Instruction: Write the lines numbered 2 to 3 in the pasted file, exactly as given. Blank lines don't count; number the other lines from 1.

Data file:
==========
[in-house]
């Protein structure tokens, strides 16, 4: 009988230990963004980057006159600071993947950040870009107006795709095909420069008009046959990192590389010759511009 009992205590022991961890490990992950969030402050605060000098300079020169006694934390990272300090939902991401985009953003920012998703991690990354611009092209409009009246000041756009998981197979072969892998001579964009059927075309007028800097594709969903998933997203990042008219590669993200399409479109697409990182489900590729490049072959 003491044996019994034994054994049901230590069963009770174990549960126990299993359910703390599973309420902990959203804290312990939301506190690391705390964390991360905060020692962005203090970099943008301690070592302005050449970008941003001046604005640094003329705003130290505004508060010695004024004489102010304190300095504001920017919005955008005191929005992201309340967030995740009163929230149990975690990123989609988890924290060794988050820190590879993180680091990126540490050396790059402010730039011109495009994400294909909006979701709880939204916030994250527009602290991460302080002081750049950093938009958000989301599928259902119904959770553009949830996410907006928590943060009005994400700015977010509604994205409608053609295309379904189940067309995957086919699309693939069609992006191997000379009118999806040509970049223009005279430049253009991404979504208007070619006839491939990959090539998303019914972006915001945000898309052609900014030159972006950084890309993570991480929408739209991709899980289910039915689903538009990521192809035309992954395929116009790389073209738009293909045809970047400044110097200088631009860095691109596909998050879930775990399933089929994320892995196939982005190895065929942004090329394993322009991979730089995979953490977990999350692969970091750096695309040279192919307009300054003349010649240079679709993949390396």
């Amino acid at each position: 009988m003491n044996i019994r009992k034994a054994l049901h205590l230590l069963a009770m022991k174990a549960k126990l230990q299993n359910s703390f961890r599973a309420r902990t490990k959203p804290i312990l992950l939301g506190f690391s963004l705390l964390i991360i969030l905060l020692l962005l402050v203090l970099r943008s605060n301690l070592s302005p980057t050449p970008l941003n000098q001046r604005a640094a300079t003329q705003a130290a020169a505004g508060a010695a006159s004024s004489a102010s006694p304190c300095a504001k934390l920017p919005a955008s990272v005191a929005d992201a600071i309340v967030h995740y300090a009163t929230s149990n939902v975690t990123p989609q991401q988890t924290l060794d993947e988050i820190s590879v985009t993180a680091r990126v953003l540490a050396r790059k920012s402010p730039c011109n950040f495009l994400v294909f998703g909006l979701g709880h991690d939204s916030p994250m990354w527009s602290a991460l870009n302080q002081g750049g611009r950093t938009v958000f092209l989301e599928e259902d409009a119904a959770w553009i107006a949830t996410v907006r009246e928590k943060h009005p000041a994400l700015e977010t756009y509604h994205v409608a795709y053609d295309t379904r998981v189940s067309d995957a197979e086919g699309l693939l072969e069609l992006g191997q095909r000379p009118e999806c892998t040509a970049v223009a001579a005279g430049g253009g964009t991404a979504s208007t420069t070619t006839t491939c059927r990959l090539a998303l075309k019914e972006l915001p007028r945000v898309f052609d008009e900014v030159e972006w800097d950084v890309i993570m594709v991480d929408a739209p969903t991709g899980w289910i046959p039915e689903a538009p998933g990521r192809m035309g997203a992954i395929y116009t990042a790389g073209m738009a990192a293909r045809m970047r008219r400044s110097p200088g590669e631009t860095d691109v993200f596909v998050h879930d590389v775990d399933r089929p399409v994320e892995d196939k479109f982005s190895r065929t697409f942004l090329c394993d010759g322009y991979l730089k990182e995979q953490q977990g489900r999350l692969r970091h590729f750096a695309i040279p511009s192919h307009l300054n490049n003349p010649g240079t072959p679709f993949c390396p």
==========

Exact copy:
């Protein structure tokens, strides 16, 4: 009988230990963004980057006159600071993947950040870009107006795709095909420069008009046959990192590389010759511009 009992205590022991961890490990992950969030402050605060000098300079020169006694934390990272300090939902991401985009953003920012998703991690990354611009092209409009009246000041756009998981197979072969892998001579964009059927075309007028800097594709969903998933997203990042008219590669993200399409479109697409990182489900590729490049072959 003491044996019994034994054994049901230590069963009770174990549960126990299993359910703390599973309420902990959203804290312990939301506190690391705390964390991360905060020692962005203090970099943008301690070592302005050449970008941003001046604005640094003329705003130290505004508060010695004024004489102010304190300095504001920017919005955008005191929005992201309340967030995740009163929230149990975690990123989609988890924290060794988050820190590879993180680091990126540490050396790059402010730039011109495009994400294909909006979701709880939204916030994250527009602290991460302080002081750049950093938009958000989301599928259902119904959770553009949830996410907006928590943060009005994400700015977010509604994205409608053609295309379904189940067309995957086919699309693939069609992006191997000379009118999806040509970049223009005279430049253009991404979504208007070619006839491939990959090539998303019914972006915001945000898309052609900014030159972006950084890309993570991480929408739209991709899980289910039915689903538009990521192809035309992954395929116009790389073209738009293909045809970047400044110097200088631009860095691109596909998050879930775990399933089929994320892995196939982005190895065929942004090329394993322009991979730089995979953490977990999350692969970091750096695309040279192919307009300054003349010649240079679709993949390396």
């Amino acid at each position: 009988m003491n044996i019994r009992k034994a054994l049901h205590l230590l069963a009770m022991k174990a549960k126990l230990q299993n359910s703390f961890r599973a309420r902990t490990k959203p804290i312990l992950l939301g506190f690391s963004l705390l964390i991360i969030l905060l020692l962005l402050v203090l970099r943008s605060n301690l070592s302005p980057t050449p970008l941003n000098q001046r604005a640094a300079t003329q705003a130290a020169a505004g508060a010695a006159s004024s004489a102010s006694p304190c300095a504001k934390l920017p919005a955008s990272v005191a929005d992201a600071i309340v967030h995740y300090a009163t929230s149990n939902v975690t990123p989609q991401q988890t924290l060794d993947e988050i820190s590879v985009t993180a680091r990126v953003l540490a050396r790059k920012s402010p730039c011109n950040f495009l994400v294909f998703g909006l979701g709880h991690d939204s916030p994250m990354w527009s602290a991460l870009n302080q002081g750049g611009r950093t938009v958000f092209l989301e599928e259902d409009a119904a959770w553009i107006a949830t996410v907006r009246e928590k943060h009005p000041a994400l700015e977010t756009y509604h994205v409608a795709y053609d295309t379904r998981v189940s067309d995957a197979e086919g699309l693939l072969e069609l992006g191997q095909r000379p009118e999806c892998t040509a970049v223009a001579a005279g430049g253009g964009t991404a979504s208007t420069t070619t006839t491939c059927r990959l090539a998303l075309k019914e972006l915001p007028r945000v898309f052609d008009e900014v030159e972006w800097d950084v890309i993570m594709v991480d929408a739209p969903t991709g899980w289910i046959p039915e689903a538009p998933g990521r192809m035309g997203a992954i395929y116009t990042a790389g073209m738009a990192a293909r045809m970047r008219r400044s110097p200088g590669e631009t860095d691109v993200f596909v998050h879930d590389v775990d399933r089929p399409v994320e892995d196939k479109f982005s190895r065929t697409f942004l090329c394993d010759g322009y991979l730089k990182e995979q953490q977990g489900r999350l692969r970091h590729f750096a695309i040279p511009s192919h307009l300054n490049n003349p010649g240079t072959p679709f993949c390396p």